Conserving energy in response to environmental and national security challenges is a good idea.

Having the government help consumers invest in energy-efficient appliances as a way to boost demand during a recession also makes sense.

But neither one will work if there is no way of knowing whether the appliances really do conserve energy, and an audit of the federal EnergyStar program raises some serious doubts about how reliable these ratings really are.

The Government Accountability Office reported last month that it has been able to get “Energy Star” approval for some made-up products that are absurdly inefficient. One product was a gasoline-powered alarm clock the size of a generator. Another was an “air purifier” that appeared to be an electric space heater with a feather duster taped to it.

Maria Vargas, an official with the Environmental Protection Agency, which runs the program with the Energy Department, said that the approvals did not pose a problem because the products don’t actually exist. But that misses the point.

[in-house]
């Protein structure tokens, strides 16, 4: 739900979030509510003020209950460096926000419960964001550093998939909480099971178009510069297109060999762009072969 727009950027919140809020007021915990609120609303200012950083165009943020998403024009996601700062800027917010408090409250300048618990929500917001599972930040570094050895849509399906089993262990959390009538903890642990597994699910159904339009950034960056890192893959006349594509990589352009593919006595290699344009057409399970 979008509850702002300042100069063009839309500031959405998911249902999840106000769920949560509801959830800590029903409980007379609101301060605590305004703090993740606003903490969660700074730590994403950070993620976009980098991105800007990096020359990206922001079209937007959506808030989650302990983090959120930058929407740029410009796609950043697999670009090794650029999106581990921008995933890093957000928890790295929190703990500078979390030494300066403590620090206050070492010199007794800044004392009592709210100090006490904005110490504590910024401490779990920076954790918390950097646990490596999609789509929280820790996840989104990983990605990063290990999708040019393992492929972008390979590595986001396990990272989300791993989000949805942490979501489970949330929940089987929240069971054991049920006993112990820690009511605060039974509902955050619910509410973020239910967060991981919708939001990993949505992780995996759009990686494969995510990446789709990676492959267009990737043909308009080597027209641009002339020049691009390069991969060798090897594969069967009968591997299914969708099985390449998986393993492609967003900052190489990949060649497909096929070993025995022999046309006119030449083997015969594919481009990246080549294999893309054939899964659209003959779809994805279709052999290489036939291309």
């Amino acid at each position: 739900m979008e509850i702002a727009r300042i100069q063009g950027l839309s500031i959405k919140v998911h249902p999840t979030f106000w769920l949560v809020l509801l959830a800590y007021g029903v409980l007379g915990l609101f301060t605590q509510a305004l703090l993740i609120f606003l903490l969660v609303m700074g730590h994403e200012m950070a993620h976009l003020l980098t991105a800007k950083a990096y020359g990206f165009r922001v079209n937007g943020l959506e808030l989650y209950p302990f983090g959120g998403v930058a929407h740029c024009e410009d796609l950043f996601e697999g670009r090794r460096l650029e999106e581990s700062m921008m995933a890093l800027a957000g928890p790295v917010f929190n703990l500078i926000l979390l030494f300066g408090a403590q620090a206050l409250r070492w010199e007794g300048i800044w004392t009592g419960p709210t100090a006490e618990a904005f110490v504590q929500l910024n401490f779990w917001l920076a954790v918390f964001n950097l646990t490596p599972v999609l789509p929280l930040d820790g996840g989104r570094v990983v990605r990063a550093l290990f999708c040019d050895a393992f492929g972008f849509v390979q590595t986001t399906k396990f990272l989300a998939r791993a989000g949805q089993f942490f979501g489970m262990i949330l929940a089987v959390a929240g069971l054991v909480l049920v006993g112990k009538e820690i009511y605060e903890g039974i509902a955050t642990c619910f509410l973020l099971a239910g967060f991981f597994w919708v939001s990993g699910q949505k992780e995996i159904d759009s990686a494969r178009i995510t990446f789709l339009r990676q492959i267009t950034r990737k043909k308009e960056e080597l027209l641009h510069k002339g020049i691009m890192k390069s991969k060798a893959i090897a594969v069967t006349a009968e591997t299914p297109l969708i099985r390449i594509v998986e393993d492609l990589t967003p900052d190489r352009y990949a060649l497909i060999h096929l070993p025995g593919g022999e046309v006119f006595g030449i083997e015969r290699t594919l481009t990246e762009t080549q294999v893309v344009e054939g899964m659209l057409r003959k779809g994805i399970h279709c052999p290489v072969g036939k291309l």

If these absurd products received approval, how many real products that are less absurd but just as bad an investment made it through with an EnergyStar seal of approval? Maine Sen. Susan Collins, who asked for the GAO study, rightly points out that the products may not be real but the problem is not made up.

“The program is extraordinarily easy to defraud,” Collins said in a recent interview. As a result, Americans are “ripped off twice,” Collins says, once if they buy an inefficient product and again when they pay their taxes.

The problem which the audit exposes is that the government relies on the applicants to provide accurate information and makes its decisions on that basis.

The Energy Department has promised to set up a system of independent verification for all products, but that should have been done before the tax breaks were handed out.

Clearly, it’s time to pull the brakes on this program before any more money is wasted. Until the EnergyStar label means something, it should not be used as a benchmark for tax breaks. And it won’t mean anything until the government takes the time to weed out the gas-powered alarm clocks.